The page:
Hardboard siding is a composite wood product made from tightly compressed wood fibers. Many homeowners who used this product during the late 20th century experienced problems such as swelling, warping or twisting. These problems resulted in a series of class action suits in the last 1990s and early 21st century. Homeowners who still have failing hardboard siding on their homes can look for special identifying features to help them determine the type of hardboard they are dealing with. This information can be useful for class action or warranty claims or for those looking to match and repair existing siding.
Things You'll Need
- Pry bar
- Reciprocating saw
- Eye protection
Go into your attic and look for unfinished walls where you can access the back of the siding. You may need to peel away tar paper or building paper from the back of the siding boards. If there are no exposed boards in your attic, try crawl spaces, garages or mechanical rooms to look for exposed boards.
Remove one of the damaged boards if you can't access the back of the siding from inside the house. Put on your safety glasses and use a pry bar or hammer to lift a damaged siding board about an inch away from the house. You may also need to lift the board above slightly. Hold the boards in the position with your pry bar, then use a reciprocating saw to remove any nails holding the damaged board in place. Once all nails are removed, gently pry the board off of the wall.
Inspect the back of the board to see if the manufacturer's name is printed there. Some of the largest hardboard siding manufacturers include Masonite, Weyerhauser, ABTCo/Abitibi and Louisiana Pacific (LP). For a list of some other common manufacturers, refer to the website in Resources below.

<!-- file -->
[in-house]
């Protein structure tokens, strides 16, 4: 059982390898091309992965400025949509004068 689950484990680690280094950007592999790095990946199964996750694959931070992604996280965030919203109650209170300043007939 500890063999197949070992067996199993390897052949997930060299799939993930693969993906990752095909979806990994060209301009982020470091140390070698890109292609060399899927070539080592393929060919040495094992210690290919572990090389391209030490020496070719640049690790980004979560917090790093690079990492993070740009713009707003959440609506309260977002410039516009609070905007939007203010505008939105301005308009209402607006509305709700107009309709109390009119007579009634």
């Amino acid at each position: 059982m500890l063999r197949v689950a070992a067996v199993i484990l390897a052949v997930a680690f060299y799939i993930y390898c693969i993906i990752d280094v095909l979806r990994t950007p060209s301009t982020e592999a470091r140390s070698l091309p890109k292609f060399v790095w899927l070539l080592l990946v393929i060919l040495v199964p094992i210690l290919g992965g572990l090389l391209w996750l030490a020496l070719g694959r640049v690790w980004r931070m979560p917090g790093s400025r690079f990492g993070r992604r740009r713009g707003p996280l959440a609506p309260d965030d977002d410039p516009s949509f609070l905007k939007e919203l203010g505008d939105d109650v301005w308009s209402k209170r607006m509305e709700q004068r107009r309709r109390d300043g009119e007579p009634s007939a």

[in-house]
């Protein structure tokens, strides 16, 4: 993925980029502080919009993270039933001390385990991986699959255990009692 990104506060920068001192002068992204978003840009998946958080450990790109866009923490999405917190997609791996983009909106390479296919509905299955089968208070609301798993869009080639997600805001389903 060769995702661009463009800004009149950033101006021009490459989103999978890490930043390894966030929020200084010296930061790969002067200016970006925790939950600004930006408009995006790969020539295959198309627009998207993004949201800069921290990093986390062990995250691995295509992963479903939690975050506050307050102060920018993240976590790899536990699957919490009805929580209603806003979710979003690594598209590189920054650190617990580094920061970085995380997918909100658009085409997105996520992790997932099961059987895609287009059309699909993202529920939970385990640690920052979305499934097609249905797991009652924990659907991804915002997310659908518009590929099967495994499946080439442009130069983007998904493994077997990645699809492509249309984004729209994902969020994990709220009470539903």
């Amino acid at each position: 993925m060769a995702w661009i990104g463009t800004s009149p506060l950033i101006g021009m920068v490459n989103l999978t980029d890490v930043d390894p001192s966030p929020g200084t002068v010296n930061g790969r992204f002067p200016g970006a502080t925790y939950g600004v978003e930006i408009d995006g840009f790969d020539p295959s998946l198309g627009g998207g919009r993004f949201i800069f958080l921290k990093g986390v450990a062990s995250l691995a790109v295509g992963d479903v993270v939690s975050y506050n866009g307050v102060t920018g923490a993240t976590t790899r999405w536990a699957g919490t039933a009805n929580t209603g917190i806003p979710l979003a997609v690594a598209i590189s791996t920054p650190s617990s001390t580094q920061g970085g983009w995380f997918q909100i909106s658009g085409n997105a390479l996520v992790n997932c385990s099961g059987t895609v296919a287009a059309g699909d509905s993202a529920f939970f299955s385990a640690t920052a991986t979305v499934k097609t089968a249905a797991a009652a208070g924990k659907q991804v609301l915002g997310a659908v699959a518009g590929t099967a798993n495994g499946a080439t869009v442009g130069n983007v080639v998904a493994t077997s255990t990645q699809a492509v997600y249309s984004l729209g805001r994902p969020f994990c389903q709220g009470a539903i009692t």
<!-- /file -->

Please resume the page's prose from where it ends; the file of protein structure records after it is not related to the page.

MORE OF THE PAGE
Look for and identifying series of numbers and letters. If no manufacturer's name is listed, any codes printed on the back may help you identify the manufacturer. The American Hardboard Association uses codes, all starting with AHA, that corresponded to specific manufacturing facilities and brand names. For example, AHA02 corresponds with Weyerhauser siding produced in Broken Bow, Oklahoma. For a complete list of AHA codes, see the link in Resources.
Examine the texture of the board. Each hardboard manufacturer used a slightly different texture and coloring for their product, which can be used as a last-resort method of identifying the brand. According to "Homeowners Against Deficient Dwellings (HADD)," Masonite has a distinct waffle iron texture while Weyerhauser has a smooth finish that is has a color and finish similar to cork. ABTCo/Abitibi siding has a rough waffle iron finish that is similar to Masonite, but has its own distinct pattern. LP siding looks like plywood, and is made of pressed wood chips. For pictures and more identifying details, see the HADD link in Resources.
Ask your builder, your neighbors or your realtor if they can help identify your siding. Builders and realtors may have records that can help with identification. Your neighbors may have the same siding as you, especially if your homes were built at the same time, or by the same company. If all else fails, consult a siding contractor to inspect your siding and help with identification.